The 25-year scheme will see 50 million trees stretch from Liverpool to Hull, taking in urban centres like Manchester
First, some chirpy stats.
Living in Manchester means that - compared to most of the UK - you are 73% more likely to die from COPD (chronic obstructive pulmonary disease), 25% more likely to die from asthma and 74% more likely to die from lung cancer. What’s more, parts of the city centre are more than 50% over the legal limit of nitrogen dioxide air pollution.
These depressing statistics from Help Britain Breathe illustrate that, despite accolades such as Manchester University being recognised as the world’s first carbon-literate university, we still have a long way to go - interactive tree trails aside.
While trees aren’t the only way to improve air quality, they undoubtedly help. Lucky, then, that plans to plant over 50 million across the North - starting in Bolton, eventually stretching 120 miles from Liverpool to Hull - received government backing this week.
The aptly-named ‘Northern Forest’ will use the M62 as its spine: incorporating Liverpool, Manchester, Sheffield, Leeds, Chester and Hull as well as major towns across the north. Delivered by the Woodland Trust and the Community Forest Trust over 25 years, the scheme is expected to cost around £500 million; with £5.7 million from the government and the rest to come via charity.
It is estimated the forest could ultimately generate £2 billion in the longer term through jobs, tourism, reduced flooding impact and, naturally, better quality of life.
So why the North? A population in excess of 13 million, expected to rise by 9% over the next twenty years - including 20% in Manchester city centre alone by 2025 - may signify regional growth, yet our environment takes the hit.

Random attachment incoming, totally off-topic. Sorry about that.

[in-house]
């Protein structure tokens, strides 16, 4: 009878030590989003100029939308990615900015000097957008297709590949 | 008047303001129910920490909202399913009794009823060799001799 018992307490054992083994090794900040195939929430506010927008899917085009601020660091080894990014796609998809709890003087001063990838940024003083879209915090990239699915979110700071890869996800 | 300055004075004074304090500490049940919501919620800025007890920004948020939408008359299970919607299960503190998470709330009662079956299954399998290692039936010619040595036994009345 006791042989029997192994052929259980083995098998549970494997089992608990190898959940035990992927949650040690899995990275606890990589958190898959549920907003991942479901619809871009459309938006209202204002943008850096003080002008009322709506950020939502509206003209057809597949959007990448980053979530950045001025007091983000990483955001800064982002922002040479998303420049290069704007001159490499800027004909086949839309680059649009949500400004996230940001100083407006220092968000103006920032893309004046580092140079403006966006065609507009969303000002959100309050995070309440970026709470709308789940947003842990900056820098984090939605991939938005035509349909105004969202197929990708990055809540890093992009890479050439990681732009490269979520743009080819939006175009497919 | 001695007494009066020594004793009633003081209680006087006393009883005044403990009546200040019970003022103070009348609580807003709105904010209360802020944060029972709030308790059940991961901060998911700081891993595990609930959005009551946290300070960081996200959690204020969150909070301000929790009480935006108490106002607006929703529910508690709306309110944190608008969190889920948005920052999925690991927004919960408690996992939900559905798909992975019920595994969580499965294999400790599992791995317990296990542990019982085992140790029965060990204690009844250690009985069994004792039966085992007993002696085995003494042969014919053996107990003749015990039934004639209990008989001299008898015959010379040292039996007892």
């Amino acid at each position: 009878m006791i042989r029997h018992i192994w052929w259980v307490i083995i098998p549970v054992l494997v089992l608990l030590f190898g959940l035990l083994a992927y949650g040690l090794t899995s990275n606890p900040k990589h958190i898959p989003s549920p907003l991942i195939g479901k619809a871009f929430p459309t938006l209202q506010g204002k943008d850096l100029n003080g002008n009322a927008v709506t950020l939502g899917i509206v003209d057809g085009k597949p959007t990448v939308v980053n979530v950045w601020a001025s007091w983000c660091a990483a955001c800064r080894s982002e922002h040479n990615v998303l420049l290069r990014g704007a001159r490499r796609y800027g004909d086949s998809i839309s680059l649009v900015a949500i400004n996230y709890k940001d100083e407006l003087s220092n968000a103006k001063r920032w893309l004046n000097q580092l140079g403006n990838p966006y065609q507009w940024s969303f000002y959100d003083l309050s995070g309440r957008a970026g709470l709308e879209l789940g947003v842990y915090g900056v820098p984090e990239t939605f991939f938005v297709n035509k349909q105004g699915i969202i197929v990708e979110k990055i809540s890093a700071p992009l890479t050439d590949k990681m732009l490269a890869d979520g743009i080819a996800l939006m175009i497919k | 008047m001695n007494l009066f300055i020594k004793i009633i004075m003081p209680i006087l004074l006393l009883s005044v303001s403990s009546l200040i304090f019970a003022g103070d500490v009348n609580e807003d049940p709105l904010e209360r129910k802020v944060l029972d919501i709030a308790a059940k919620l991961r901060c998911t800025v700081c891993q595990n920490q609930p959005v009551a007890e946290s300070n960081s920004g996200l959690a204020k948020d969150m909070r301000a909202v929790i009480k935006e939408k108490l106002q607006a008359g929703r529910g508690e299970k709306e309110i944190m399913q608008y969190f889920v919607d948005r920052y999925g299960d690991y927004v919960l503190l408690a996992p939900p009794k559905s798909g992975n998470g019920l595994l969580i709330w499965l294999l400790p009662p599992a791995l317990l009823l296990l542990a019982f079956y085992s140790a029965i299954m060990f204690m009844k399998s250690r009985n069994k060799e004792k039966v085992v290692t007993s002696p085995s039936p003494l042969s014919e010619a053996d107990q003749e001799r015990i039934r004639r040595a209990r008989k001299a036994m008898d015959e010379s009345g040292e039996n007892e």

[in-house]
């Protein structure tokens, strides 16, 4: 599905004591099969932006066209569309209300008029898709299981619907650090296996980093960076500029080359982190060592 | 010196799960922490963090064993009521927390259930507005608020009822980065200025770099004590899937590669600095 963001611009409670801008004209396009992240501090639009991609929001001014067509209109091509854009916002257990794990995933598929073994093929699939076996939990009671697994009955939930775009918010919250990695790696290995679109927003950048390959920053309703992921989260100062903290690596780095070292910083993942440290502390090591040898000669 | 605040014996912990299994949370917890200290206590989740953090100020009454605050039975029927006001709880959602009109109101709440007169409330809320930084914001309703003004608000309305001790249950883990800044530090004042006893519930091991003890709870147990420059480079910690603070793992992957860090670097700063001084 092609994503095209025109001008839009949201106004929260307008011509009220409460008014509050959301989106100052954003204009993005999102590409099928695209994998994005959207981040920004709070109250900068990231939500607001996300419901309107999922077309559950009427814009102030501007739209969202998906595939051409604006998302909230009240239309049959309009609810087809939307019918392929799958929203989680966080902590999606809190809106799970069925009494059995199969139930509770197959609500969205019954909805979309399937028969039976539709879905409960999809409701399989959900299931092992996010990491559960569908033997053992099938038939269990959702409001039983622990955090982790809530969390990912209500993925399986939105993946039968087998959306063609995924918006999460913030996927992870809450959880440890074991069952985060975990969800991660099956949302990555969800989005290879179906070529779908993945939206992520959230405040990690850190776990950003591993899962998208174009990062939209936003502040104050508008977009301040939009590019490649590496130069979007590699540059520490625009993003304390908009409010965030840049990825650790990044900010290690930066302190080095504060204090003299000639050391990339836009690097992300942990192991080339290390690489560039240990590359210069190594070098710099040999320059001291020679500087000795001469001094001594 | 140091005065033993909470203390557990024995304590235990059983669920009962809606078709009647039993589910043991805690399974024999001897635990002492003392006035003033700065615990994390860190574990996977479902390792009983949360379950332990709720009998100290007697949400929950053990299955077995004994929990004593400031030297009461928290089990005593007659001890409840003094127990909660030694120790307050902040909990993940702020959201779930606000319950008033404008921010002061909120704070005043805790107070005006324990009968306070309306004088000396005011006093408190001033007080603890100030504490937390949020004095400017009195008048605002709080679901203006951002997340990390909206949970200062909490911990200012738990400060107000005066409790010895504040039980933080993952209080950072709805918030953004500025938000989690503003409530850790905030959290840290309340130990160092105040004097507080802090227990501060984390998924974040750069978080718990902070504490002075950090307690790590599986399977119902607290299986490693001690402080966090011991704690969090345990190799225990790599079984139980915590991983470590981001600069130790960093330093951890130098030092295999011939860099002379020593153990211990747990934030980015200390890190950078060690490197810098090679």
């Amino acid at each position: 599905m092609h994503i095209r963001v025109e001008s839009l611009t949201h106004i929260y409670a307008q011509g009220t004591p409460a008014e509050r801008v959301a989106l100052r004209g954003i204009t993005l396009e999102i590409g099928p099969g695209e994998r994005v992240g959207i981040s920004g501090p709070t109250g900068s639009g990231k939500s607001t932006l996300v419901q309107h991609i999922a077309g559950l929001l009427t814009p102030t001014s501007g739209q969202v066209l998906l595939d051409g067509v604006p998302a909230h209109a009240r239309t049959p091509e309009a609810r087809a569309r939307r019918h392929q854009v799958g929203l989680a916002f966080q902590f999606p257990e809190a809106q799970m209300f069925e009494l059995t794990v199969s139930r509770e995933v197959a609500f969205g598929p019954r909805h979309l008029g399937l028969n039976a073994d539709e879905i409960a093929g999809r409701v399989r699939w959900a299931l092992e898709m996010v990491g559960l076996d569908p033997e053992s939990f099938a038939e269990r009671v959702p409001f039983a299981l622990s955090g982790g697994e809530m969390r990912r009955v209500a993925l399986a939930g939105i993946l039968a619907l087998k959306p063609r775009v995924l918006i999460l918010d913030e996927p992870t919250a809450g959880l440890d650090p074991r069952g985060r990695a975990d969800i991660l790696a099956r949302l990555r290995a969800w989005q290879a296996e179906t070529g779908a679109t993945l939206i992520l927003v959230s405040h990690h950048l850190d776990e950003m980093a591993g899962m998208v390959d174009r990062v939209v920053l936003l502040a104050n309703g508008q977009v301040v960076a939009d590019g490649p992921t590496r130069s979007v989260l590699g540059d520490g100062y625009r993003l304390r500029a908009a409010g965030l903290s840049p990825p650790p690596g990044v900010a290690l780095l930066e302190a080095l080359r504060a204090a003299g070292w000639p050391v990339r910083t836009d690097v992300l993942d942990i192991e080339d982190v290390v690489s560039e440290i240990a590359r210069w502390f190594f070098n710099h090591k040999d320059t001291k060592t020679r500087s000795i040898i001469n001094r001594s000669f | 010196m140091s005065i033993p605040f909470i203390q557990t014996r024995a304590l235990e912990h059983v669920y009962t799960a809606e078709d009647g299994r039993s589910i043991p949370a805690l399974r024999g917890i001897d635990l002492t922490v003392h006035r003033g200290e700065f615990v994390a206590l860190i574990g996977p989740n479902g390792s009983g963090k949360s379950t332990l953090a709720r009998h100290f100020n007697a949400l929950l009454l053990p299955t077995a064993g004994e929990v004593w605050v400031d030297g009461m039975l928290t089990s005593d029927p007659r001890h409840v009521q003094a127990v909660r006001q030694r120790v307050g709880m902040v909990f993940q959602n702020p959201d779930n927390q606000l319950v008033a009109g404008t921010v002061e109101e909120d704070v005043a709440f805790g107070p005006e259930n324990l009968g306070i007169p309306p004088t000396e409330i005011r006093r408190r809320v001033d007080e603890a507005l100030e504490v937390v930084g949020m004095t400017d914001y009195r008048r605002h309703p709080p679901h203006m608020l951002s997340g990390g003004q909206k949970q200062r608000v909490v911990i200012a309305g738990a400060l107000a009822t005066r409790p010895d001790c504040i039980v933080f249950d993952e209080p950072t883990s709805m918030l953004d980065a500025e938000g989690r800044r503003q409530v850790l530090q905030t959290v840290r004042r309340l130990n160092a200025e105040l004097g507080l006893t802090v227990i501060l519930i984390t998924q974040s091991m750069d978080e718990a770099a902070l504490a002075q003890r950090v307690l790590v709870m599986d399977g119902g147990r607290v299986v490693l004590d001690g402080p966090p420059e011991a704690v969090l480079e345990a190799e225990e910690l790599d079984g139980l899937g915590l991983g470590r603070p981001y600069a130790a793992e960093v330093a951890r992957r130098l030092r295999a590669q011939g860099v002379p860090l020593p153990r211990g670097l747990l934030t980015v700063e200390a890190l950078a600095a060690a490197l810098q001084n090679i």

Coupled with the North’s woeful lack of woodland cover at just 7.6% (way below the UK average of 13%, and even shamefully further below the EU average of 44%), and you can see the need for forest-sized measures. What’s more, regional tree-planting rates are dramatically low: just 700 hectares in 2016, 4300 less than the Government’s target.
The Northern Forest will connect five community forests in the North of England: the Mersey Forest, South Yorkshire Community Forest, Leeds White Rose Forest, HEYwoods Project (in Hull, not Heywood) and Manchester’s own City of Trees; which aims to plant a tree for every Mancunian within a generation. Comprised of native broadleaf trees, it will form part of the government’s clean air strategy, also aiming to tackle England’s overall decline in tree cover and community forestry.
Planting will commence in March, at Bolton’s Smithills Estate.
Paul Nolan, director of the Mersey Forest said: “The Northern Forest will complement the planned £75bn of hard infrastructure investment across the M62 corridor. We have shown that we can lock up over 7m tonnes of carbon as well as potentially reduce flood risk for 190,000 homes. The Northern Forest can also help to deliver improved health and wellbeing, through programmes such as the Natural Health Service.
"We welcome the government support for the idea and we are looking forward to accelerating the work of the Community Forest Trust across the Northern Forest."